Anyway, Dickey wasn’t good, Myers and Karros were abominable, the Mets were one slice shy of a loaf every time you turned around, yet there they were, lifting our sights the way they are capable of elevating them, pushing three runs across in the sixth and another in the eighth after the reversal-of-fortune call, so you can’t say (no matter how those numbskulls in the booth framed it) the Mets were doomed by the trap. They instead set their own trap later when Geren/Collins trusted the bullpen to hold a two-run lead with two innings to go.
Couldn’t be done. First Byrdak issued a walk to Brian McCann, who’s no Ned in the third reader but exactly the kind of batter (lefthanded) hilarious Hulk is supposed to retire. Out goes Tim, in comes Pedro, and he gave up one horribly long single to Dan Uggla (how was he not a Brave all those years?) before striking out the kid Pastornicky. Another hitting-pitching change had Bobby Parnell striking out Juan Francisco, but then…well, it was like the Braves knew what was coming. They probably did know what was coming, as it was unimpressive fastball after unimpressive fastball that Michael Bourn, then Prado and then Heyward whacked effectively enough to produce one, make it two, no make it three runs.
Bingo. 8-7, Atlanta. Just enough cushion for Kimbrel’s unhittable arsenal to be deployed. Ike, Murph and the hobbled Duda all flailed and all fanned. Ballgame.
What kills about these two games, besides that each was there for the taking and Saturday’s screamed to be swooped up and secured, was that you’re not losing to a club of worldbeaters over there in the other dugout. The Braves looked maybe one iota better, net, across the two days, yet they get to enjoy all the fruits of victory — which matters not only because they were the opponent, but they’re a little ahead of us in this playoff race we weren’t expecting to be in. They’re now a little more ahead of us than they were before Friday and we’re a little less in the race, but we’re still there. Of course we are. Most of the National League is. Even Eric Karros could analyze the situation accurately: You have to win these head-to-head games. And since almost everybody is still kind of contending, you can’t afford to lose any games you play in pairs.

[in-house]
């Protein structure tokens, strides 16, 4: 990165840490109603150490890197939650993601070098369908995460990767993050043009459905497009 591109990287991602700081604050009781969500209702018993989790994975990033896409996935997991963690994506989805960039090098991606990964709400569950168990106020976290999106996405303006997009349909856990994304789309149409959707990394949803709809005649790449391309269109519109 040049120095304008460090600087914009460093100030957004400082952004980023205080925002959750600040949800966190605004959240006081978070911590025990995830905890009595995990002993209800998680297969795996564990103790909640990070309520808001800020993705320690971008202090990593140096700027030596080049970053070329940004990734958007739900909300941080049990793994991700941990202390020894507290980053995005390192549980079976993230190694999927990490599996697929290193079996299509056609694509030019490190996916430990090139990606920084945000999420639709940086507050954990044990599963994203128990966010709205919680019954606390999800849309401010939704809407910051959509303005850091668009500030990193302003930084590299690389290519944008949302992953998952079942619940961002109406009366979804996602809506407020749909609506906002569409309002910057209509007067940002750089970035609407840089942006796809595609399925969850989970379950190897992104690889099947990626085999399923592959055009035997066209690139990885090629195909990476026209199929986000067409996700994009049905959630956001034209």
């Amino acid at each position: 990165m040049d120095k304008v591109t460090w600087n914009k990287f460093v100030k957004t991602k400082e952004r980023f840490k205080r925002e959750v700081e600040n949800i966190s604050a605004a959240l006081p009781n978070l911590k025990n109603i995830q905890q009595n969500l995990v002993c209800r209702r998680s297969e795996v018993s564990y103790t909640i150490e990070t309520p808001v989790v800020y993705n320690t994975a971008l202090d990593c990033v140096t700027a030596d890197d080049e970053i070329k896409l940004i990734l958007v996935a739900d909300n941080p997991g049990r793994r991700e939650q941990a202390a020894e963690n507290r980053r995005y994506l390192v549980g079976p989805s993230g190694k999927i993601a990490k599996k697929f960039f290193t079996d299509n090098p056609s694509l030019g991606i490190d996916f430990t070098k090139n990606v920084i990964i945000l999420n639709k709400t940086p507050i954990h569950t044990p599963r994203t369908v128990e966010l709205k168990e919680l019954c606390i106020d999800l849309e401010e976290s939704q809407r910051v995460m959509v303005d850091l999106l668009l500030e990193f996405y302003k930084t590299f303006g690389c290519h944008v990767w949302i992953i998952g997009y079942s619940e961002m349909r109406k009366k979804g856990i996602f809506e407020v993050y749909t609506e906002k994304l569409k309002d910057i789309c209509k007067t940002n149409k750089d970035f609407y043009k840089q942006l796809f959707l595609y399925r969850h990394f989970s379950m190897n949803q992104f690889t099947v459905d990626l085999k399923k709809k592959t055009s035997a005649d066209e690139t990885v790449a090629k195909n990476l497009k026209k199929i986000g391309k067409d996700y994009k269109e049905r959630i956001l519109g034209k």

A few good signs exist from these disasters. Josh Edgin, Chipper initiation  notwithstanding, seems hyperuseful. Andres Torres’s bat has woken up, or at least hasn’t given into the snooze alarm. Ruben Tejada got even better over the break. Valdespin, once he’s informed that he’s already gotten off the island, might learn to take a pitch and turn his certain something into something relentlessly positive. Ike has just about stopped sucking.
But familiar bullpen blues, failure to pile on and all-around growing pains aside, Young was terrible, Dickey wasn’t passable and Gee isn’t here. Johan’s ankle (a.k.a. The Johankle) needs to prove it isn’t a detriment Sunday and Niese isn’t entitled to be inconsistent in Washington. Beyond that, it’s either Old Timer Day next Saturday with Miguel Batista or the likely unready aces of tomorrow today . If this were a flat-out lousy season, I’d be salivating to see Harvey or, as long as they’re dropping breadcrumbs about him, Wheeler (who threw a Double-A shutout Saturday night). This is still a good season. I don’t know that I want one of our top prospects being set down on our mound amid Fire Time, as Collins calls these defining days of July. Come to think of it, has anybody seen Terry manage a legitimate playoff hunt in this century? Will there be a legitimate playoff hunt by August 1?
You can’t let two bad results pull the thread on what has been an encouraging tapestry. But spend seven-plus hours with this team over these bad and worse games and try to have faith the sun’ll come out tomorrow.
It will, probably, but I wouldn’t rush to bet my bottom dollar.